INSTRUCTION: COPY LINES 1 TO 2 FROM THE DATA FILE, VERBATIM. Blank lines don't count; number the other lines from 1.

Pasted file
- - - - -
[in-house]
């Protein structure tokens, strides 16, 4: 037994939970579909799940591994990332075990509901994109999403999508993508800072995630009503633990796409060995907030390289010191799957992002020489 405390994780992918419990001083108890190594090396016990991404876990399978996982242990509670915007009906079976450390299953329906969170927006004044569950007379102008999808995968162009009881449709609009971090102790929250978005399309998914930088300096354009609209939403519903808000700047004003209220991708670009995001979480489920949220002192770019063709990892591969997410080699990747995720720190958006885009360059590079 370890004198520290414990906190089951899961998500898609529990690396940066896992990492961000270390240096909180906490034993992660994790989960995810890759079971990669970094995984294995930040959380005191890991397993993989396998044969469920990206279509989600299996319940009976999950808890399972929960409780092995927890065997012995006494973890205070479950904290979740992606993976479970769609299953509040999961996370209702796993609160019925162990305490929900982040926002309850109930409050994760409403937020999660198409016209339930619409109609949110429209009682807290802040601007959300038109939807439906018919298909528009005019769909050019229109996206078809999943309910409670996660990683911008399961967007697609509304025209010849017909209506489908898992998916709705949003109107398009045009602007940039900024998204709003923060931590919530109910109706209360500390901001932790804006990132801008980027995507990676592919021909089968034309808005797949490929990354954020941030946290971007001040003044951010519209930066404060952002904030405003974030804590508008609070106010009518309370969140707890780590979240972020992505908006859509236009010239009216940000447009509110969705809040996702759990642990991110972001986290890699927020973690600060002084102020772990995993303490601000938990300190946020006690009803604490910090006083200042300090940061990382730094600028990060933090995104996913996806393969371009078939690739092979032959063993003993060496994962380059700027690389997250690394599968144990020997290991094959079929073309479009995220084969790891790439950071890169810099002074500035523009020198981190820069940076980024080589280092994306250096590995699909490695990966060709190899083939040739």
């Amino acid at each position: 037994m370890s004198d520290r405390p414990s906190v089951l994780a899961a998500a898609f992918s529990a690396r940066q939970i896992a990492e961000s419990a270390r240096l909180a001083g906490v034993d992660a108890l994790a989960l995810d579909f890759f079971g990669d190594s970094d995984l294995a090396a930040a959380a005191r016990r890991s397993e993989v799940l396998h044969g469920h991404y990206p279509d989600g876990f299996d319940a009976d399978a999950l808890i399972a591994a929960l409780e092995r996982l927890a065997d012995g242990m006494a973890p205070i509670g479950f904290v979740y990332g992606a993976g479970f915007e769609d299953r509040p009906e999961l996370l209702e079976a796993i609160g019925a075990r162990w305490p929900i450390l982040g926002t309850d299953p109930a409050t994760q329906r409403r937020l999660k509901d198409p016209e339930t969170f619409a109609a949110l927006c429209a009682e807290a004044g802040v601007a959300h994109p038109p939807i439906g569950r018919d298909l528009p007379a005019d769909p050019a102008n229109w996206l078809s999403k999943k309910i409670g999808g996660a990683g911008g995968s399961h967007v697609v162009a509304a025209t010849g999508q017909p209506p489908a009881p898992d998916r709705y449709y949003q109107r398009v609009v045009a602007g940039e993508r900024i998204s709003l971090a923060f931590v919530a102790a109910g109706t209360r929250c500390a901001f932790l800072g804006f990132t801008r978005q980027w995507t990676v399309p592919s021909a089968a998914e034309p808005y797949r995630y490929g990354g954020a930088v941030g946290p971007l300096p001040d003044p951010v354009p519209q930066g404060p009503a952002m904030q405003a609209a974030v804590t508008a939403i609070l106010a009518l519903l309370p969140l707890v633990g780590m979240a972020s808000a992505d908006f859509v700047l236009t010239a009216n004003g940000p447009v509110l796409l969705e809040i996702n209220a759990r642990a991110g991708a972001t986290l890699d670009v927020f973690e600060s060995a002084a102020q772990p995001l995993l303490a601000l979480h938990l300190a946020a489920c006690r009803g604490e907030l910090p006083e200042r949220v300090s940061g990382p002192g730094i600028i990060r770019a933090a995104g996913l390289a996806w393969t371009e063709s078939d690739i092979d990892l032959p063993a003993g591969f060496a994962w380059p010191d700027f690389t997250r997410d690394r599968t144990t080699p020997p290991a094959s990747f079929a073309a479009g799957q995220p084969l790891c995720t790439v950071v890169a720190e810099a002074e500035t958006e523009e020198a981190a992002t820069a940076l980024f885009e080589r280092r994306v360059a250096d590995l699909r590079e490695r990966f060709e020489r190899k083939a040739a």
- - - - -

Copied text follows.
[in-house]
């Protein structure tokens, strides 16, 4: 037994939970579909799940591994990332075990509901994109999403999508993508800072995630009503633990796409060995907030390289010191799957992002020489 405390994780992918419990001083108890190594090396016990991404876990399978996982242990509670915007009906079976450390299953329906969170927006004044569950007379102008999808995968162009009881449709609009971090102790929250978005399309998914930088300096354009609209939403519903808000700047004003209220991708670009995001979480489920949220002192770019063709990892591969997410080699990747995720720190958006885009360059590079 370890004198520290414990906190089951899961998500898609529990690396940066896992990492961000270390240096909180906490034993992660994790989960995810890759079971990669970094995984294995930040959380005191890991397993993989396998044969469920990206279509989600299996319940009976999950808890399972929960409780092995927890065997012995006494973890205070479950904290979740992606993976479970769609299953509040999961996370209702796993609160019925162990305490929900982040926002309850109930409050994760409403937020999660198409016209339930619409109609949110429209009682807290802040601007959300038109939807439906018919298909528009005019769909050019229109996206078809999943309910409670996660990683911008399961967007697609509304025209010849017909209506489908898992998916709705949003109107398009045009602007940039900024998204709003923060931590919530109910109706209360500390901001932790804006990132801008980027995507990676592919021909089968034309808005797949490929990354954020941030946290971007001040003044951010519209930066404060952002904030405003974030804590508008609070106010009518309370969140707890780590979240972020992505908006859509236009010239009216940000447009509110969705809040996702759990642990991110972001986290890699927020973690600060002084102020772990995993303490601000938990300190946020006690009803604490910090006083200042300090940061990382730094600028990060933090995104996913996806393969371009078939690739092979032959063993003993060496994962380059700027690389997250690394599968144990020997290991094959079929073309479009995220084969790891790439950071890169810099002074500035523009020198981190820069940076980024080589280092994306250096590995699909490695990966060709190899083939040739």